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UBC Theses and Dissertations

Brain network pattern analysis with positron emission tomography data : application to Parkinson's disease Fu, FangLu Jessie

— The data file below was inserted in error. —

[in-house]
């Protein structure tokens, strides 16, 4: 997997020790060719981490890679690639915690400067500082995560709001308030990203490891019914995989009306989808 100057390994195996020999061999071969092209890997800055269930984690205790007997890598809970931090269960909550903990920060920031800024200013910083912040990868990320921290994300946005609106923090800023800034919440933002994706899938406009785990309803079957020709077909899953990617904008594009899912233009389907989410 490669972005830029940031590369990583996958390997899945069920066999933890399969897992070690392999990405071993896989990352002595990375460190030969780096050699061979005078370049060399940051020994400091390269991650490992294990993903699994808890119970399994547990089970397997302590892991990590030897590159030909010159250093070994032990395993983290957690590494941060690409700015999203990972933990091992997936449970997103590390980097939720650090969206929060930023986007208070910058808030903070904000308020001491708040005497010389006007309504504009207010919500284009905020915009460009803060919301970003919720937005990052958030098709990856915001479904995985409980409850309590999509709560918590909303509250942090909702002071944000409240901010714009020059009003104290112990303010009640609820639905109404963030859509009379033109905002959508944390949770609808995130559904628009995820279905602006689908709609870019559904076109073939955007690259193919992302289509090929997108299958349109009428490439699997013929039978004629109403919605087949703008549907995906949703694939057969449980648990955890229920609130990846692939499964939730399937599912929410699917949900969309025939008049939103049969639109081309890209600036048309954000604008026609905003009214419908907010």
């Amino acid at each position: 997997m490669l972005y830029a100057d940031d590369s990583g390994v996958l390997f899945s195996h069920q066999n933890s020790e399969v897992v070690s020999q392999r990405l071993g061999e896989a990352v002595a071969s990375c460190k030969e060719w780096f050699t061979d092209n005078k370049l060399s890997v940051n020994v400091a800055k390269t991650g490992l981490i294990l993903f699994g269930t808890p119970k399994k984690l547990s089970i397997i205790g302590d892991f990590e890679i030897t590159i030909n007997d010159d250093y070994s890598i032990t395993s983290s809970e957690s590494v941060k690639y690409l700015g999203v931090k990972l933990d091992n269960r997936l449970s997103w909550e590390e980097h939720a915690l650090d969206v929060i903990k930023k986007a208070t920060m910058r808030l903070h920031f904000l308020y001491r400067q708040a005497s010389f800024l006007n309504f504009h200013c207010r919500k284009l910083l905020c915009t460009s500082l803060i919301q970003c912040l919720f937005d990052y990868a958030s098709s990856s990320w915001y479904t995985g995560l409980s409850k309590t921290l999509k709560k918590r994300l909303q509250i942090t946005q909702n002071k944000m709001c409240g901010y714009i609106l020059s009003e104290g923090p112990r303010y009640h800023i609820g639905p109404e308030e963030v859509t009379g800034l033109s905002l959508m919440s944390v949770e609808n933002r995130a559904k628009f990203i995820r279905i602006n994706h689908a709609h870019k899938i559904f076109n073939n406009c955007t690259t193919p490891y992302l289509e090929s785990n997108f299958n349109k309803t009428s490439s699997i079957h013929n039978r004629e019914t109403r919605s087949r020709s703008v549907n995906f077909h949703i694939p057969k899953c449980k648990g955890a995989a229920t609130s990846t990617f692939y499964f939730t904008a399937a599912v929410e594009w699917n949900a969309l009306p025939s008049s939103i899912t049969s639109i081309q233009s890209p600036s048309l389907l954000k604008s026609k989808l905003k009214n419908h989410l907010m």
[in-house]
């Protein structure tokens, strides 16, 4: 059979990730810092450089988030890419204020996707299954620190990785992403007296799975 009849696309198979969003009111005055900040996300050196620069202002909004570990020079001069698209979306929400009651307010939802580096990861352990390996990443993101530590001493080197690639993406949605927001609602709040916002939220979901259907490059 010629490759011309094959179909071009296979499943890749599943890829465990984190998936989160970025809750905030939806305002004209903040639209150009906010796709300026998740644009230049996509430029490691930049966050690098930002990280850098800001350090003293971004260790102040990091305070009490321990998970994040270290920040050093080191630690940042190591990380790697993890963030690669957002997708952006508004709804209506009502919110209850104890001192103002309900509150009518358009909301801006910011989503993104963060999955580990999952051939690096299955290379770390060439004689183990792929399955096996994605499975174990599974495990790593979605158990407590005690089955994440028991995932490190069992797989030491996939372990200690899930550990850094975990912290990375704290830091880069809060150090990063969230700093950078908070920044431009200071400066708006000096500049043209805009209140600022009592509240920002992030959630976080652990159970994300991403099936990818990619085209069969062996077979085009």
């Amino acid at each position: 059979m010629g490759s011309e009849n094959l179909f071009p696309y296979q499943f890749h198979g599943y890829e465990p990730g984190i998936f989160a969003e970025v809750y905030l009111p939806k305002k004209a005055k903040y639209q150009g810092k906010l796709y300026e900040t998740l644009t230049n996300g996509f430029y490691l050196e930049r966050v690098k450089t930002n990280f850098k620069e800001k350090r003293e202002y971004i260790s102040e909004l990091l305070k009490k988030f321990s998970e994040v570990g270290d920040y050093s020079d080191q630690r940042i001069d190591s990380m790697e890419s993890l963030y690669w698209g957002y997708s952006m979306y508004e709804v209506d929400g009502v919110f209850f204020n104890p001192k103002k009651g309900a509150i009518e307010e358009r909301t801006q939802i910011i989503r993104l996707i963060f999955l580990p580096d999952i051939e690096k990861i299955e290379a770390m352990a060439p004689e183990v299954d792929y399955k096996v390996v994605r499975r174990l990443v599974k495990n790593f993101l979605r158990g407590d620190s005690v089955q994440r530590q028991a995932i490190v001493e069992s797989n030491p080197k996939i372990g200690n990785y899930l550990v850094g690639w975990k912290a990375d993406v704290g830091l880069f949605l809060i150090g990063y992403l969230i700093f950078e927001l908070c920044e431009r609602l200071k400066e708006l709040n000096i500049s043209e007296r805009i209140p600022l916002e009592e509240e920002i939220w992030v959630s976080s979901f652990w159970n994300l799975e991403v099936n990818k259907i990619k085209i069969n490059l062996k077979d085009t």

Positron emission tomography (PET) is commonly used to investigate changes within the brain due to aging and disease. Because our brain works as an integrated system where multiple brain regions work together to perform complex tasks, network pattern analyses (a subset of machine-learning methods) are often found to provide complementary, more sensitive and more robust information compared to traditional univariate analyses, especially in the field of magnetic resonance imaging (MRI). However, network pattern analyses have not been commonly used to study neurotransmitter changes using PET data. In addition, the emergence of multi-tracer imaging studies highlights the needs to develop novel joint analysis methods to extract and combine complementary information from each imaging dataset to obtain a complete picture of the complex brain states. This thesis constitutes one of the first applications of such methods in the PET field. Parkinson’s disease (PD) is the second most common neurodegenerative disorder. It has a long prodromal stage, and non-motor symptoms occur alongside or even before motor symptoms. Initially thought to affect predominantly the dopaminergic system, PD is now deemed to be associated with alterations in several other non-dopaminergic neurotransmitter systems. Such changes, specific to PD, are sometimes difficult to detect, especially in prodromal and early stages of the disease; the interactions between different disease-related mechanisms also remain largely unclear. In addition, the disease origin is unknown and there is currently no effective cure for PD. In this thesis work, we 1) explored deterministic spatial connectivity changes in the serotonergic system that are sensitive for detecting subtle changes in the prodromal and early disease stages; 2) introduced dynamic mode decomposition to extract spatio-temporal patterns of dopaminergic denervation for modelling disease progression; 3) introduced a novel joint pattern analysis approach to extract complementary information in the dopaminergic and serotonergic systems and their relationships with treatment response and treatment-induced complications. These novel methods not only lead to new understandings of PD, but also provide more sensitive and deterministic tools for the analysis of PET data in a variety of clinical applications.

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